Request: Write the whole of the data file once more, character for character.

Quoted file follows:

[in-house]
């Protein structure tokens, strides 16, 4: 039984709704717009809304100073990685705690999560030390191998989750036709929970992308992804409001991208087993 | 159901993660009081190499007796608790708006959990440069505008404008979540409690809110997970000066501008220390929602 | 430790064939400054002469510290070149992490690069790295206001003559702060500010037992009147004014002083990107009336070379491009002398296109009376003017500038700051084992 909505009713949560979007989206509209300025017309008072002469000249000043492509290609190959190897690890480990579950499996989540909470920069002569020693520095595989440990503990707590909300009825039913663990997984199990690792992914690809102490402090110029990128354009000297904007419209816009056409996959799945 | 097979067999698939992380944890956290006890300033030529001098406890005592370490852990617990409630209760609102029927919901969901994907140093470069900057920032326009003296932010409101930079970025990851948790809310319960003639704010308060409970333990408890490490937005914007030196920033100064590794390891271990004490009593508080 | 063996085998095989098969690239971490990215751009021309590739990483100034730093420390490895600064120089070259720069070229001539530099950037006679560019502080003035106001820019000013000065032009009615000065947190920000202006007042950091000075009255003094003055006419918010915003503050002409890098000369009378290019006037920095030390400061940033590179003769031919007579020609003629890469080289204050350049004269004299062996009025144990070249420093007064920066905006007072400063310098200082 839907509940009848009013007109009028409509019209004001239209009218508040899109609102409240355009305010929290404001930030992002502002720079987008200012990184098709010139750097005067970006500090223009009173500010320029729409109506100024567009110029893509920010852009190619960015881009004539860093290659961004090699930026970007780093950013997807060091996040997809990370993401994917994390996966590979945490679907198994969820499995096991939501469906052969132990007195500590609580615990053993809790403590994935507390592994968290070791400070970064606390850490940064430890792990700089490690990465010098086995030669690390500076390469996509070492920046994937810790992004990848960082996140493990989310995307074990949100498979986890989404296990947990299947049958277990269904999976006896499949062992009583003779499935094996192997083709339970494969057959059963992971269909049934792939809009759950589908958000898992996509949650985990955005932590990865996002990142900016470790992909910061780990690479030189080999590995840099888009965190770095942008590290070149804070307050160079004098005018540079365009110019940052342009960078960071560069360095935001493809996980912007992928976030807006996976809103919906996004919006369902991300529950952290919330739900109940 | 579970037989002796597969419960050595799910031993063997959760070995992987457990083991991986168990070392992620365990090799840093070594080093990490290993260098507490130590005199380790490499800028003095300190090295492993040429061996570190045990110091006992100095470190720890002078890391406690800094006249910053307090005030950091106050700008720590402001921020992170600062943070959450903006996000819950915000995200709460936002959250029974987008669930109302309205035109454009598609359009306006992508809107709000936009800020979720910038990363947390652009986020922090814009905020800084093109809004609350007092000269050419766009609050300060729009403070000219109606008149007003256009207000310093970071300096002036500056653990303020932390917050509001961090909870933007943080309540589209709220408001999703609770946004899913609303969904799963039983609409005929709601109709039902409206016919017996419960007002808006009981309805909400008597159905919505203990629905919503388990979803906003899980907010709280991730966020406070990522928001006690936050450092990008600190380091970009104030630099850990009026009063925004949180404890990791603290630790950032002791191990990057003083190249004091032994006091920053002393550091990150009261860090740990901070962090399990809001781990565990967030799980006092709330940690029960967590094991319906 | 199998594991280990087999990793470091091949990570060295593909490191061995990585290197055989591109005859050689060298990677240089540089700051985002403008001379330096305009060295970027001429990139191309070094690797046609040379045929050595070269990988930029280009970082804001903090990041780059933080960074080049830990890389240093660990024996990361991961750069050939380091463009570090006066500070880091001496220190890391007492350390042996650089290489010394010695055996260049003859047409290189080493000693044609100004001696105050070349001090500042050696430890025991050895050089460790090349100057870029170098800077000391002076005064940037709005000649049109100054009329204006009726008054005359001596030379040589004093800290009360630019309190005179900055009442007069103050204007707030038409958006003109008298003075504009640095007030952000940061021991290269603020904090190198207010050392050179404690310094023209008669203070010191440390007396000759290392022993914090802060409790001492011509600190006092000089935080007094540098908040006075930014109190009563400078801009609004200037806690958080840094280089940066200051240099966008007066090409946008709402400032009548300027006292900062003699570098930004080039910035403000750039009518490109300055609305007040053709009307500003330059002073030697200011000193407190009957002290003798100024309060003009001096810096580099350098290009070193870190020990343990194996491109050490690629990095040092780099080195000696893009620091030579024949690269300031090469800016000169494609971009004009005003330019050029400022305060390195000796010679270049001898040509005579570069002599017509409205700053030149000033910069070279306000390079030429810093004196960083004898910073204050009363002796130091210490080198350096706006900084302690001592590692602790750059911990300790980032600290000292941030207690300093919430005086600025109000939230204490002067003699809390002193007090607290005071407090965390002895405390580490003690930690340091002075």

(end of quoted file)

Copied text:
[in-house]
């Protein structure tokens, strides 16, 4: 039984709704717009809304100073990685705690999560030390191998989750036709929970992308992804409001991208087993 | 159901993660009081190499007796608790708006959990440069505008404008979540409690809110997970000066501008220390929602 | 430790064939400054002469510290070149992490690069790295206001003559702060500010037992009147004014002083990107009336070379491009002398296109009376003017500038700051084992 909505009713949560979007989206509209300025017309008072002469000249000043492509290609190959190897690890480990579950499996989540909470920069002569020693520095595989440990503990707590909300009825039913663990997984199990690792992914690809102490402090110029990128354009000297904007419209816009056409996959799945 | 097979067999698939992380944890956290006890300033030529001098406890005592370490852990617990409630209760609102029927919901969901994907140093470069900057920032326009003296932010409101930079970025990851948790809310319960003639704010308060409970333990408890490490937005914007030196920033100064590794390891271990004490009593508080 | 063996085998095989098969690239971490990215751009021309590739990483100034730093420390490895600064120089070259720069070229001539530099950037006679560019502080003035106001820019000013000065032009009615000065947190920000202006007042950091000075009255003094003055006419918010915003503050002409890098000369009378290019006037920095030390400061940033590179003769031919007579020609003629890469080289204050350049004269004299062996009025144990070249420093007064920066905006007072400063310098200082 839907509940009848009013007109009028409509019209004001239209009218508040899109609102409240355009305010929290404001930030992002502002720079987008200012990184098709010139750097005067970006500090223009009173500010320029729409109506100024567009110029893509920010852009190619960015881009004539860093290659961004090699930026970007780093950013997807060091996040997809990370993401994917994390996966590979945490679907198994969820499995096991939501469906052969132990007195500590609580615990053993809790403590994935507390592994968290070791400070970064606390850490940064430890792990700089490690990465010098086995030669690390500076390469996509070492920046994937810790992004990848960082996140493990989310995307074990949100498979986890989404296990947990299947049958277990269904999976006896499949062992009583003779499935094996192997083709339970494969057959059963992971269909049934792939809009759950589908958000898992996509949650985990955005932590990865996002990142900016470790992909910061780990690479030189080999590995840099888009965190770095942008590290070149804070307050160079004098005018540079365009110019940052342009960078960071560069360095935001493809996980912007992928976030807006996976809103919906996004919006369902991300529950952290919330739900109940 | 579970037989002796597969419960050595799910031993063997959760070995992987457990083991991986168990070392992620365990090799840093070594080093990490290993260098507490130590005199380790490499800028003095300190090295492993040429061996570190045990110091006992100095470190720890002078890391406690800094006249910053307090005030950091106050700008720590402001921020992170600062943070959450903006996000819950915000995200709460936002959250029974987008669930109302309205035109454009598609359009306006992508809107709000936009800020979720910038990363947390652009986020922090814009905020800084093109809004609350007092000269050419766009609050300060729009403070000219109606008149007003256009207000310093970071300096002036500056653990303020932390917050509001961090909870933007943080309540589209709220408001999703609770946004899913609303969904799963039983609409005929709601109709039902409206016919017996419960007002808006009981309805909400008597159905919505203990629905919503388990979803906003899980907010709280991730966020406070990522928001006690936050450092990008600190380091970009104030630099850990009026009063925004949180404890990791603290630790950032002791191990990057003083190249004091032994006091920053002393550091990150009261860090740990901070962090399990809001781990565990967030799980006092709330940690029960967590094991319906 | 199998594991280990087999990793470091091949990570060295593909490191061995990585290197055989591109005859050689060298990677240089540089700051985002403008001379330096305009060295970027001429990139191309070094690797046609040379045929050595070269990988930029280009970082804001903090990041780059933080960074080049830990890389240093660990024996990361991961750069050939380091463009570090006066500070880091001496220190890391007492350390042996650089290489010394010695055996260049003859047409290189080493000693044609100004001696105050070349001090500042050696430890025991050895050089460790090349100057870029170098800077000391002076005064940037709005000649049109100054009329204006009726008054005359001596030379040589004093800290009360630019309190005179900055009442007069103050204007707030038409958006003109008298003075504009640095007030952000940061021991290269603020904090190198207010050392050179404690310094023209008669203070010191440390007396000759290392022993914090802060409790001492011509600190006092000089935080007094540098908040006075930014109190009563400078801009609004200037806690958080840094280089940066200051240099966008007066090409946008709402400032009548300027006292900062003699570098930004080039910035403000750039009518490109300055609305007040053709009307500003330059002073030697200011000193407190009957002290003798100024309060003009001096810096580099350098290009070193870190020990343990194996491109050490690629990095040092780099080195000696893009620091030579024949690269300031090469800016000169494609971009004009005003330019050029400022305060390195000796010679270049001898040509005579570069002599017509409205700053030149000033910069070279306000390079030429810093004196960083004898910073204050009363002796130091210490080198350096706006900084302690001592590692602790750059911990300790980032600290000292941030207690300093919430005086600025109000939230204490002067003699809390002193007090607290005071407090965390002895405390580490003690930690340091002075």